I heard someone say once that if you get through the pain, and you put the past behind you, there are good things ahead.  Sometimes profound things.  And that happened to me.  I finally made peace with my past and while I do not usually share things like this, I feel like if I can help one person then it will be worth it.

Growing up I heard things no one should ever hear, but especially not an impressionable child.  And it did not just happen once, but over and over again.  It go so bad that by the age of 7 I even threatened to run away.  But nothing changed.  My parents continued to subject me to an unspeakable horror.  And by unspeakable horror I mean the sounds of the Fifth Dimension.

The pain was real.  I tried therapy a few times but it took years before I found the help I needed, and that was with a support group at the VA.  They saw combat but once they heard my story, they knew my hell was almost as real as theirs.  And since even seeing the name of my nemesis in front of me is giving me flashbacks, going forward I will only refer to them as F.D.

I hated the F.D.  HA-TED them.  I know hating is wrong, but so was nearly every note this group ever sang.  I believe part of the issue was all the members were always singing together in what was supposed to be five part harmony.  It was not.  And at that time I was listening to “The Partridge Family” & “The Brady Bunch”  who sang in six part harmony and I was fine with it, so go figure.  I remember hearing someone on the radio refer to the F.D. as an R&B group.  That was like saying Pat Boone sang rock & roll!!!  My parents were not hippies by any stretch of the imagination, but no self respecting hippie would ever have been caught dead listening to this group despite “The Age of Aquarius” slant anyway.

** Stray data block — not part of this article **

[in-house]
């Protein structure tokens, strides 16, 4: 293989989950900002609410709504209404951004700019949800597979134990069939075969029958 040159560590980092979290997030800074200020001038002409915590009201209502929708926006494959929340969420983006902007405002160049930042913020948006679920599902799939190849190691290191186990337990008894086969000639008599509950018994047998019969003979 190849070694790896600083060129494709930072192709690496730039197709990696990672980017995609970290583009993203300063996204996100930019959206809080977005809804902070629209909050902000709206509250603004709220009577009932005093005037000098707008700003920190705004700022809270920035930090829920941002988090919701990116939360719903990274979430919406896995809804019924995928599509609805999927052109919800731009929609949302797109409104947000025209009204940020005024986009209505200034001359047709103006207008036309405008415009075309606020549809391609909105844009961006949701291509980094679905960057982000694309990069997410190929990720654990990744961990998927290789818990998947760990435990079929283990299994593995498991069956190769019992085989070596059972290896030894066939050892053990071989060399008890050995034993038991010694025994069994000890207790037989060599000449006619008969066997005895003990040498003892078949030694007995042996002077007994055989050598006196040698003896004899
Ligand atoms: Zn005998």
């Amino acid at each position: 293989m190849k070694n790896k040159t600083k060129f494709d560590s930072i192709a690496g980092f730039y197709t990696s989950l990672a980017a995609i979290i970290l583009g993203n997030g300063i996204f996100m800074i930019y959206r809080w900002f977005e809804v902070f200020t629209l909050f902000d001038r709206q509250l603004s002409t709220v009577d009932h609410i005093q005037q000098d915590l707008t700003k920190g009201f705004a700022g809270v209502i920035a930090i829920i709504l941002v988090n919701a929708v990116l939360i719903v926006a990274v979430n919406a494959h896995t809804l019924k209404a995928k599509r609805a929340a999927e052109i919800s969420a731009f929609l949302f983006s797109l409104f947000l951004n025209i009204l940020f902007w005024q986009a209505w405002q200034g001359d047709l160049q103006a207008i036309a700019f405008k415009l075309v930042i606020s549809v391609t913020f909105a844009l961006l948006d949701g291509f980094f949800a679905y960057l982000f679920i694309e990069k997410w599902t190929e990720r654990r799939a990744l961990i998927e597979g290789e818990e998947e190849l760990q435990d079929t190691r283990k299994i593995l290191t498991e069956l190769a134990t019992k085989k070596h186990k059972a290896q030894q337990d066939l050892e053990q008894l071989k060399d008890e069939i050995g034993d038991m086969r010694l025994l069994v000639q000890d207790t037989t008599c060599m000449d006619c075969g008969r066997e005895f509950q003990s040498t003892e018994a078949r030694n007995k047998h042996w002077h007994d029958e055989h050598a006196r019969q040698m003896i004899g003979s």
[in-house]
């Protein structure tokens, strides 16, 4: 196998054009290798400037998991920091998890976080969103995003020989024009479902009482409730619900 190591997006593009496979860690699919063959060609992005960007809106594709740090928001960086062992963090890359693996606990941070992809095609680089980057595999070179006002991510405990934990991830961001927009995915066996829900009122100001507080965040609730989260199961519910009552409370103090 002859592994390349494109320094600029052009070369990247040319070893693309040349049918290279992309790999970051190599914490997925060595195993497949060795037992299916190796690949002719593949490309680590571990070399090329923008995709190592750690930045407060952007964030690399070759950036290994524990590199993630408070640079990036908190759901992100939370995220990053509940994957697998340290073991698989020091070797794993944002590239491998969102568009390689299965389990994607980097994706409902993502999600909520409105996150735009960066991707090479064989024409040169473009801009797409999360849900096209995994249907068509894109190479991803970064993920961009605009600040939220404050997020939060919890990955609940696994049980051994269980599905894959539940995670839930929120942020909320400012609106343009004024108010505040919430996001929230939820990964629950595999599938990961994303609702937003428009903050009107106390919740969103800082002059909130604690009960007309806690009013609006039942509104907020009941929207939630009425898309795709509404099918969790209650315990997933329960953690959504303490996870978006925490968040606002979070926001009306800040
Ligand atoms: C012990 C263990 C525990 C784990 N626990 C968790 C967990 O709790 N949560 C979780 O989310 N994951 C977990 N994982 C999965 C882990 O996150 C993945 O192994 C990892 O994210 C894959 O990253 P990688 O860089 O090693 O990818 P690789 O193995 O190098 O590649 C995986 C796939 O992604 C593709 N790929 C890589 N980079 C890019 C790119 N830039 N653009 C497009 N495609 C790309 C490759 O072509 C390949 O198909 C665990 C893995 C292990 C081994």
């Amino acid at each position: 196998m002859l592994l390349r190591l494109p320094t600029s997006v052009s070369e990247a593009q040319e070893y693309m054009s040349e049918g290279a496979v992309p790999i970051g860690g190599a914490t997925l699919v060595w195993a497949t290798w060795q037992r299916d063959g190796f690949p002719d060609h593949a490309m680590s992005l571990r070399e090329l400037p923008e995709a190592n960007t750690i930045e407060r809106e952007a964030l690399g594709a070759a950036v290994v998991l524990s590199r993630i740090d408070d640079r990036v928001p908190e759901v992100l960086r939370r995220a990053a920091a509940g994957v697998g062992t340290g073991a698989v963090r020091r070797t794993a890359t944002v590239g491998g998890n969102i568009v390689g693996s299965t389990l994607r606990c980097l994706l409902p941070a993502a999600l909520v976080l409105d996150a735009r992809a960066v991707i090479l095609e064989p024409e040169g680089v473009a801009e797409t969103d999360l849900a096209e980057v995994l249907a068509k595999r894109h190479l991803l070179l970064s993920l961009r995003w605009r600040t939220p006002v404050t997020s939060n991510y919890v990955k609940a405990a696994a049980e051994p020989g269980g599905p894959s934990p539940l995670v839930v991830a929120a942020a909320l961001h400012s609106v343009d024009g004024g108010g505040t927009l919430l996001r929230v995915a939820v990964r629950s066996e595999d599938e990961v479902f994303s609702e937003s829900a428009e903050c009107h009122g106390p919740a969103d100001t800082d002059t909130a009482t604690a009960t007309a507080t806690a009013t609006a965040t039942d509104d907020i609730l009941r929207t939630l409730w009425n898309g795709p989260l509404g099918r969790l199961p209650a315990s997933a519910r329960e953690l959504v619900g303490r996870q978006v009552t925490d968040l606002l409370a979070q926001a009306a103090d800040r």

One morning when I woke up to the sound of that terrible song for the 927,623rd time (and trust me when I tell you I was rounding down), I got out of bed and walked into the living room where my mother was singing her heart out to what had become the bane of my existence.  I told her point blank that if the moon went into the seventh house one more time I was leaving.  Instead of taking me in her arms and giving me the rightful apology I was owed (and maybe a puppy for good measure). she seemed shocked and surprised that I knew the lyrics.  I was about 7 years old so I do not remember exactly what I said to her, but I believe it went something like, “Are you kidding me?  How could I NOT know the words?  You have played this song 927,623 times!!!”  (Side note:  In an odd way keeping count kept me somewhat sane as it gave me something to focus on other than those awful songs.  In therapy I discovered that is how members of POW camps learn to survive-by controlling what they can).